Encyclopedia of Operations Research and Management Science

2013 Edition
| Editors: Saul I. Gass, Michael C. Fu

Queueing Theory

  • Daniel P. Heyman
Reference work entry
DOI: https://doi.org/10.1007/978-1-4419-1153-7_847


Queueing theory is the study of service systems with substantial statistical fluctuations in either the arrival or service rates. Other names for the subject are stochastic service systems and the theory of mass storage. An example of a stochastic service system from everyday life is a line for bank tellers (human or machine); customers arrive at random, and the transaction lengths will vary depending on the services requested. An example from the world of technology is a computer system; jobs arrive randomly and require different amounts of system resources. An all-too-common source of service-rate variability is a hardware or software crash, which probably occurs randomly even though it might appear that they happen just when you want to use the computer. Looking inside the computer system reveals some more stochastic-service systems. The components (e.g., disk drives, I/O devices, the CPU) have randomly arriving tasks, and the time required to execute a task may be...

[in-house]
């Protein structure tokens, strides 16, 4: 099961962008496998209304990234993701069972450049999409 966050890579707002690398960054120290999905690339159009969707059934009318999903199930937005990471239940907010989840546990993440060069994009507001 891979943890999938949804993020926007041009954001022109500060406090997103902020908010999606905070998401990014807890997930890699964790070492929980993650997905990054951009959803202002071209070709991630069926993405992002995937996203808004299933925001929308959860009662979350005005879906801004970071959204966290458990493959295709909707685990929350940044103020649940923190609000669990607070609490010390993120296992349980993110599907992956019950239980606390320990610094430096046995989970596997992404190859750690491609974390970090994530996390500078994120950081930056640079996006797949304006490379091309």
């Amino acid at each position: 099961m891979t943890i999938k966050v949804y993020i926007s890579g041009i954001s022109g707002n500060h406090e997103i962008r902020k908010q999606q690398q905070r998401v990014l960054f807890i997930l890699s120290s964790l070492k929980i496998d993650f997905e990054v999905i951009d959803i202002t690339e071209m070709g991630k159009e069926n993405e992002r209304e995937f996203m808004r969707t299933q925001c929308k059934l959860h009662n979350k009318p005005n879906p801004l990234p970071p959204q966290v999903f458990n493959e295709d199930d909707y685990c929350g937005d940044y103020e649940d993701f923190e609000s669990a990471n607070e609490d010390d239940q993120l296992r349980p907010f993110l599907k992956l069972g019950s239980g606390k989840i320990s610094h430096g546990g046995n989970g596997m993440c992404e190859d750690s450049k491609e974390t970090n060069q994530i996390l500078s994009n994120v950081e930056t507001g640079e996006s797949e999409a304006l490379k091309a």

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Copyright information

© Springer Science+Business Media New York 2013

Authors and Affiliations

  1. 1.LincroftUSA